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Friday, April 25, 2014

EDITORIAL: Let it go?

Netizens were quick to sympathize with the employees of the Provincial Government of Camarines Sur who have had part of their salaries withheld to pay for the missing money of actor Derek Ramsay.
Many voiced out their indignation over the lack of due process, at how swift the Human Resources Office Head decided to withhold half of their meager salaries without first conducting a thorough investigation into where the money really went.
Let it go, or fight against injustice?
Photos from top right, clockwise: Derek Ramsay (TV5), CWC Cabana (CWC Website), and Elsa, the character who sang the Frozen theme song, "Let It Go."
DON'T MISS: Derek Ramsay missing money issue: CamSur Capitol workers slam try to ground wages
To us, however, it comes to no surprise that such is the action taken by the employers of the members of the housekeeping and Civil Security Unit groups. It isn’t, after all, the first time that employees of the Provincial Capitol were forced to pay for an item that had gone missing in the wakepark. There was a time once, according to the personal accounts of the employees, that the P50,000 cost of a lost DSLR camera had to come out of their pockets. It is worth noting that these employees earn around P6,000 a month, so that amount is no loose change for them. It is money that could have paid for their food or their children’s tuition.

Yet even less surprising is that save for the Commission on Human Rights, which came to the aid of the complaining employees by writing a letter to the governor, there seems to be little public clamor for justice. Apart from social media, where the comments sections become the site for seeking change, few people are engaging in discussions over this latest incident.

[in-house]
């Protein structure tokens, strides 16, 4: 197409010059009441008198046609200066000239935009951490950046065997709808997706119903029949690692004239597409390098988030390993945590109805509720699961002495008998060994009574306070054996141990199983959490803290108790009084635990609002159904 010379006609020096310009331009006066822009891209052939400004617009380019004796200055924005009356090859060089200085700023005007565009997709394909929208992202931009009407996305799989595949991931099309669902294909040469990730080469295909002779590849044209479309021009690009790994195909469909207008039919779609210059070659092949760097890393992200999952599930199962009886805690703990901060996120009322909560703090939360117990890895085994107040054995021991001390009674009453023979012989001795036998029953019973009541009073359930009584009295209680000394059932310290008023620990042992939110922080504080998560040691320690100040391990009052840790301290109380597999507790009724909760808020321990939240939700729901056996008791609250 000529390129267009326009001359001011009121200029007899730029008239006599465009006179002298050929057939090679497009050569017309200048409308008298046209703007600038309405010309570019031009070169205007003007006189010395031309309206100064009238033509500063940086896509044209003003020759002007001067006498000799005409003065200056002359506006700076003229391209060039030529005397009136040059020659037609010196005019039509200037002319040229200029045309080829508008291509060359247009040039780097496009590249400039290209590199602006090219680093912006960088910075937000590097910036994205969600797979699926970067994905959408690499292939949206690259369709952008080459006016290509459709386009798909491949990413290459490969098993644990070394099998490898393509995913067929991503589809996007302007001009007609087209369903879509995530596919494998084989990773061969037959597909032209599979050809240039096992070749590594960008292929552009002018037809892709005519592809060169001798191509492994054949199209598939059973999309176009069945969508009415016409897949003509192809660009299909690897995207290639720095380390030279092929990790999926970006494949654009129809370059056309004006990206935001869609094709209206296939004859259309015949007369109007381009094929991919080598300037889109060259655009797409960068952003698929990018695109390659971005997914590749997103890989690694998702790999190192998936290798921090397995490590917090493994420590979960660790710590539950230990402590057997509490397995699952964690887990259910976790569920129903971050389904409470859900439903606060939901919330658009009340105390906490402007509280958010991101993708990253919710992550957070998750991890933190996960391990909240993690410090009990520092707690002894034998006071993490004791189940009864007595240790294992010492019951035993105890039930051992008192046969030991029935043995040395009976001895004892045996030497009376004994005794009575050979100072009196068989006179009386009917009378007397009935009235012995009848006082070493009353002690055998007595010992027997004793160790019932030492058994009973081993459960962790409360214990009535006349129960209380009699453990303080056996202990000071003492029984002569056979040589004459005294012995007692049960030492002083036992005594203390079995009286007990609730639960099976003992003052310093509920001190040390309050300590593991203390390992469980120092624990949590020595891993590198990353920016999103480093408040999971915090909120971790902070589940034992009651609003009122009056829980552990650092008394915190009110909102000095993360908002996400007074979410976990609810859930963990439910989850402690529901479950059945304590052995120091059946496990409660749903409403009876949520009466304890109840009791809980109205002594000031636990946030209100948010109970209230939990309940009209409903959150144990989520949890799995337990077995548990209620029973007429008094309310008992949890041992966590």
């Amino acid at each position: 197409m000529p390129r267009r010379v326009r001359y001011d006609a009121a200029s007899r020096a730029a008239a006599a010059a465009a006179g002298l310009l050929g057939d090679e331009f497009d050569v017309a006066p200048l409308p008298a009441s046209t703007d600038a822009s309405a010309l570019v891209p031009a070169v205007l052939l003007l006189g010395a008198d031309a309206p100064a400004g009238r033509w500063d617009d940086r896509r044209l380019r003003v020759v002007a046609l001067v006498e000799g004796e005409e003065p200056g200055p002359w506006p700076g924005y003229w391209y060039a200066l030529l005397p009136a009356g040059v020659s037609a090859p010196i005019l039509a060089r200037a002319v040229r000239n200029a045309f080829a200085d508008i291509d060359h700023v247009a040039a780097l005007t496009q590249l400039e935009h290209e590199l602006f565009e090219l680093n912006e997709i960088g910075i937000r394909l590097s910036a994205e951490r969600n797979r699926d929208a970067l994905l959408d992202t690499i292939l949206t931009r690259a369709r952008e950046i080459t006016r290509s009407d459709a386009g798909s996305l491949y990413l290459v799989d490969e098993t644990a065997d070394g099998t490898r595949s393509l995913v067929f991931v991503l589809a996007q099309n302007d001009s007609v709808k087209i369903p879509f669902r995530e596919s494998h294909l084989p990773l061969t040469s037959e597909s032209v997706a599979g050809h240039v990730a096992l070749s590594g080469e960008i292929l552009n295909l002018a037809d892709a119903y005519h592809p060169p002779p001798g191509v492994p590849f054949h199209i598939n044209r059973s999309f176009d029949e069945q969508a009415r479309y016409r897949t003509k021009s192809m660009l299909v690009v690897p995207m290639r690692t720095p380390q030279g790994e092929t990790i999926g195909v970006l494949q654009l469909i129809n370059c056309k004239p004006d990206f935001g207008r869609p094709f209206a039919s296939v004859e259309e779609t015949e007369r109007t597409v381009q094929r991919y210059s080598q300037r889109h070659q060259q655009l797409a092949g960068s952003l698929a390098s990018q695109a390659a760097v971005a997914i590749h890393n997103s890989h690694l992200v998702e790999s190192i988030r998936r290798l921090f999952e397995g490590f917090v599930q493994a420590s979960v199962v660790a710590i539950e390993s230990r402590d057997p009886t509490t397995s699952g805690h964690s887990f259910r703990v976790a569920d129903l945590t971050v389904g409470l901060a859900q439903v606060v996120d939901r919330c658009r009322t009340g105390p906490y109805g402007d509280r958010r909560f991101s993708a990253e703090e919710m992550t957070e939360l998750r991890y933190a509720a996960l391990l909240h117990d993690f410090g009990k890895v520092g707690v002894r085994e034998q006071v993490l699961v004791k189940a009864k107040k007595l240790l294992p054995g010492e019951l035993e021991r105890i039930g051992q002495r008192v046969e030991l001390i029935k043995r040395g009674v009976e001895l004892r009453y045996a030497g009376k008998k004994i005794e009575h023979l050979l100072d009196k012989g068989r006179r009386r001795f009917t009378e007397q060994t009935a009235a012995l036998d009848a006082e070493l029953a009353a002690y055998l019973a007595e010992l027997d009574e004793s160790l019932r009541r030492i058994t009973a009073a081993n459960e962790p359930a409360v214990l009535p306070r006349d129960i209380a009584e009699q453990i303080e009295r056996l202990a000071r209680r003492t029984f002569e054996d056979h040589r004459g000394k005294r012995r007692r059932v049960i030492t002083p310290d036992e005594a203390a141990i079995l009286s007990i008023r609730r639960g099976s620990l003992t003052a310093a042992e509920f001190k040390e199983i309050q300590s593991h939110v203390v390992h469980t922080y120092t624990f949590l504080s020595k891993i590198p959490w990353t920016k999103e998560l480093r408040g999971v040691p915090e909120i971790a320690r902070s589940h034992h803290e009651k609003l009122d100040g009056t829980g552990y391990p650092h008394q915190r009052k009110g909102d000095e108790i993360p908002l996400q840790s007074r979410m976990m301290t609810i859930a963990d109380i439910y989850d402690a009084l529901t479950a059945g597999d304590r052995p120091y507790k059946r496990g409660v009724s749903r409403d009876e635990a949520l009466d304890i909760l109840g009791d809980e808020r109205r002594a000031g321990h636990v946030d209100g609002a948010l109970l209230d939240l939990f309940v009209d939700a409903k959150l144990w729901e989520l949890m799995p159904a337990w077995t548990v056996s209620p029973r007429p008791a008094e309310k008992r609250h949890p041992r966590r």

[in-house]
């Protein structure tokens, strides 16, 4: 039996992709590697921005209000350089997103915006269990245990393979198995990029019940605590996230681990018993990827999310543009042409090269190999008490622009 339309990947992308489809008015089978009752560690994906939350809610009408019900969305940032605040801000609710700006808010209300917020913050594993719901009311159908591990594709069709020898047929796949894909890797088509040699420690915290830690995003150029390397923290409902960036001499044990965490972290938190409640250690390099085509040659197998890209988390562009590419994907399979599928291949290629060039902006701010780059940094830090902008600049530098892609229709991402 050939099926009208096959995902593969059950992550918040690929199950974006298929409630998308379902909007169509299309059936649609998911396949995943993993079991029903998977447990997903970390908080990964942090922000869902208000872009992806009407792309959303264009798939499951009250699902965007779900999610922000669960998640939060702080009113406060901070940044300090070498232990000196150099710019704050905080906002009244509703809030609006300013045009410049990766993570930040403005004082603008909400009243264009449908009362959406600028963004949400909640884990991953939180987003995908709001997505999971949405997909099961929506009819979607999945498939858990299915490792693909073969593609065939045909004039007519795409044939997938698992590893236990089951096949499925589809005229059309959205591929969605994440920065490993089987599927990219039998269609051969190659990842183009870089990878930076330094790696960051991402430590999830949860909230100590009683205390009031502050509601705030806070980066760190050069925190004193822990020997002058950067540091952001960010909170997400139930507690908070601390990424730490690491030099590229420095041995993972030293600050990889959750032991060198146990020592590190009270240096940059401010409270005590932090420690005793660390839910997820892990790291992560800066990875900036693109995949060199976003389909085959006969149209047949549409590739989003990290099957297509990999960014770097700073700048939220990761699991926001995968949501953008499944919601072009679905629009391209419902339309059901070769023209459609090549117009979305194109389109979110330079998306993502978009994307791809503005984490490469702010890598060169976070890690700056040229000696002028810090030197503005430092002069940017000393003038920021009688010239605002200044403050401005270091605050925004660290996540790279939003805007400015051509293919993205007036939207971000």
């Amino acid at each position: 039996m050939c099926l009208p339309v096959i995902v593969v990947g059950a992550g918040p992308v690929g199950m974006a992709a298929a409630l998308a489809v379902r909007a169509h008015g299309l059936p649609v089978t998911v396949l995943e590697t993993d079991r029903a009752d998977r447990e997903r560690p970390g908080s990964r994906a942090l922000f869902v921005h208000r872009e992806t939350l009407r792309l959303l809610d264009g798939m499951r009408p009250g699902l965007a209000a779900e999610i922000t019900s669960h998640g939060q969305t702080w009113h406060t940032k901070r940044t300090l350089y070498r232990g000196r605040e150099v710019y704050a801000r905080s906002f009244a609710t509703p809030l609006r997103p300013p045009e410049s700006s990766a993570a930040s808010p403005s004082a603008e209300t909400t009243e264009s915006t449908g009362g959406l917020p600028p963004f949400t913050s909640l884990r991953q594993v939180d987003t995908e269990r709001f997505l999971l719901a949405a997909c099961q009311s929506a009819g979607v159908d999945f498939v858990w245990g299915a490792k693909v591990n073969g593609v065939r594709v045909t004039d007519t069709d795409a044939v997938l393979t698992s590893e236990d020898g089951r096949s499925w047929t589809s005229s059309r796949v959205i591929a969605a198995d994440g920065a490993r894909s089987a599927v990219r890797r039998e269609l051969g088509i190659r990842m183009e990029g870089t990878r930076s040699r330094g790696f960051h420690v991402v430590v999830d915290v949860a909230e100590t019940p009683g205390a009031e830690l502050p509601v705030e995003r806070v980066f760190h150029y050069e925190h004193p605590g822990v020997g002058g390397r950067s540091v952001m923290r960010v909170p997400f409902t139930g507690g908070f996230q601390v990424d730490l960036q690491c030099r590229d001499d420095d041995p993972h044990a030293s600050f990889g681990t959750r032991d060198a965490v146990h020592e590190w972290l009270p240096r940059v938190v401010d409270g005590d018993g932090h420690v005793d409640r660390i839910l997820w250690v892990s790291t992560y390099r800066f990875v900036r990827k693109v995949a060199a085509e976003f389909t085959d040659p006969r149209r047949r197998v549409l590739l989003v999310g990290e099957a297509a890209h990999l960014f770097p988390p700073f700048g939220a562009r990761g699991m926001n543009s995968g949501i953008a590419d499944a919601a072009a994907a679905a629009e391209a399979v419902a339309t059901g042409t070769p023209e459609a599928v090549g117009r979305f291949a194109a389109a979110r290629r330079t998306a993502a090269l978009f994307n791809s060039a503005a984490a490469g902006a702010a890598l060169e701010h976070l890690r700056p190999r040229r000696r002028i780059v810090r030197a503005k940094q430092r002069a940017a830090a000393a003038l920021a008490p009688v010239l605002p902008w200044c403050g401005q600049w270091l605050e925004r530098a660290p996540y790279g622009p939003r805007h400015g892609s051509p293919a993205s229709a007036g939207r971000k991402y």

It is unsurprising because Camarinenses have grown accustomed to accounts of abuses in the Capitol: of stories of scalding coffee splashed against the faces of employees, of insults that some officials offer as breakfast to lowly workers, of plates smashed just because the flavor of the dish did not please the powers-that-be, of reports ripped because the facts and figures put the Capitol in a bad light. The public has gotten numb to these stories. Having lost their shock factor, they are reduced to fodder for gossip, the latest episode in a sadistic teleserye where the plot twists perpetually favor the antagonists.

A Disney song that is popular these days admonishes one to “Let it go,” to forgive and forget, to move on. But that is not the stance we must take as injustice once again seems to be on the verge of winning. This time, we must speak up for those who are silenced by sheer fear. Let us not wait for another act of abuse before we stand up for what is right.—BICOLSTANDARD.COM

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